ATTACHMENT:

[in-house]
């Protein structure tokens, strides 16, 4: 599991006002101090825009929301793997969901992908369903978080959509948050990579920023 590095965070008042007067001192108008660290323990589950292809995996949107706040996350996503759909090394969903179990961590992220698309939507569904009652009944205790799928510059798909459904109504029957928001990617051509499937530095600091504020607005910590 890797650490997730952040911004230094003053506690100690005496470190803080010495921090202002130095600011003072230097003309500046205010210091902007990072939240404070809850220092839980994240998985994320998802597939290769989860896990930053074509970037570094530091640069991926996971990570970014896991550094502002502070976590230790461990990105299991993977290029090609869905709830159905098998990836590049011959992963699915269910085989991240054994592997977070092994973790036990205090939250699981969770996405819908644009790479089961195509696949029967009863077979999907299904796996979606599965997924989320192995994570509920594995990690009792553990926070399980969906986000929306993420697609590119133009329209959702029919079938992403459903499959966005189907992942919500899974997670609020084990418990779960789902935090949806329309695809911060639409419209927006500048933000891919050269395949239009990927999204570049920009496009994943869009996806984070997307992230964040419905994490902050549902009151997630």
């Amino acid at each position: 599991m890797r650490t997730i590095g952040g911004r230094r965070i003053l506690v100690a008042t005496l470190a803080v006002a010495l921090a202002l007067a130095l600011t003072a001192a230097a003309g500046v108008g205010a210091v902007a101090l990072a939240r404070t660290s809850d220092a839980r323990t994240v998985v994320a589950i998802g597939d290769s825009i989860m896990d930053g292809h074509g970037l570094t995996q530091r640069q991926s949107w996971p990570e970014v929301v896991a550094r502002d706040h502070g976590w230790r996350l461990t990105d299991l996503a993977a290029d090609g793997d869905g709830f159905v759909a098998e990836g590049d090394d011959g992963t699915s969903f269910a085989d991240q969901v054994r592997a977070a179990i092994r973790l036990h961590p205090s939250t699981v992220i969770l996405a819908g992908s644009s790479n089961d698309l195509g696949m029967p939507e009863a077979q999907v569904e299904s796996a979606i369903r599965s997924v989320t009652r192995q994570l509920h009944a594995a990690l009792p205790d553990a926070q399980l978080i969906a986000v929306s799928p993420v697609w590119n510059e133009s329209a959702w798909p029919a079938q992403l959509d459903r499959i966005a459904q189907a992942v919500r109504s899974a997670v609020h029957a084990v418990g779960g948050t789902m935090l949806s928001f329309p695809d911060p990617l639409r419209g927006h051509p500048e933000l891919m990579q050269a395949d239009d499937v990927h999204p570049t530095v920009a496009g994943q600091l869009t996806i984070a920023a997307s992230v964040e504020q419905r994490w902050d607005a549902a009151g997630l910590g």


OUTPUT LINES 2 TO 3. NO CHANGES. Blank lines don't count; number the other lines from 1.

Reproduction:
């Protein structure tokens, strides 16, 4: 599991006002101090825009929301793997969901992908369903978080959509948050990579920023 590095965070008042007067001192108008660290323990589950292809995996949107706040996350996503759909090394969903179990961590992220698309939507569904009652009944205790799928510059798909459904109504029957928001990617051509499937530095600091504020607005910590 890797650490997730952040911004230094003053506690100690005496470190803080010495921090202002130095600011003072230097003309500046205010210091902007990072939240404070809850220092839980994240998985994320998802597939290769989860896990930053074509970037570094530091640069991926996971990570970014896991550094502002502070976590230790461990990105299991993977290029090609869905709830159905098998990836590049011959992963699915269910085989991240054994592997977070092994973790036990205090939250699981969770996405819908644009790479089961195509696949029967009863077979999907299904796996979606599965997924989320192995994570509920594995990690009792553990926070399980969906986000929306993420697609590119133009329209959702029919079938992403459903499959966005189907992942919500899974997670609020084990418990779960789902935090949806329309695809911060639409419209927006500048933000891919050269395949239009990927999204570049920009496009994943869009996806984070997307992230964040419905994490902050549902009151997630």
């Amino acid at each position: 599991m890797r650490t997730i590095g952040g911004r230094r965070i003053l506690v100690a008042t005496l470190a803080v006002a010495l921090a202002l007067a130095l600011t003072a001192a230097a003309g500046v108008g205010a210091v902007a101090l990072a939240r404070t660290s809850d220092a839980r323990t994240v998985v994320a589950i998802g597939d290769s825009i989860m896990d930053g292809h074509g970037l570094t995996q530091r640069q991926s949107w996971p990570e970014v929301v896991a550094r502002d706040h502070g976590w230790r996350l461990t990105d299991l996503a993977a290029d090609g793997d869905g709830f159905v759909a098998e990836g590049d090394d011959g992963t699915s969903f269910a085989d991240q969901v054994r592997a977070a179990i092994r973790l036990h961590p205090s939250t699981v992220i969770l996405a819908g992908s644009s790479n089961d698309l195509g696949m029967p939507e009863a077979q999907v569904e299904s796996a979606i369903r599965s997924v989320t009652r192995q994570l509920h009944a594995a990690l009792p205790d553990a926070q399980l978080i969906a986000v929306s799928p993420v697609w590119n510059e133009s329209a959702w798909p029919a079938q992403l959509d459903r499959i966005a459904q189907a992942v919500r109504s899974a997670v609020h029957a084990v418990g779960g948050t789902m935090l949806s928001f329309p695809d911060p990617l639409r419209g927006h051509p500048e933000l891919m990579q050269a395949d239009d499937v990927h999204p570049t530095v920009a496009g994943q600091l869009t996806i984070a920023a997307s992230v964040e504020q419905r994490w902050d607005a549902a009151g997630l910590g």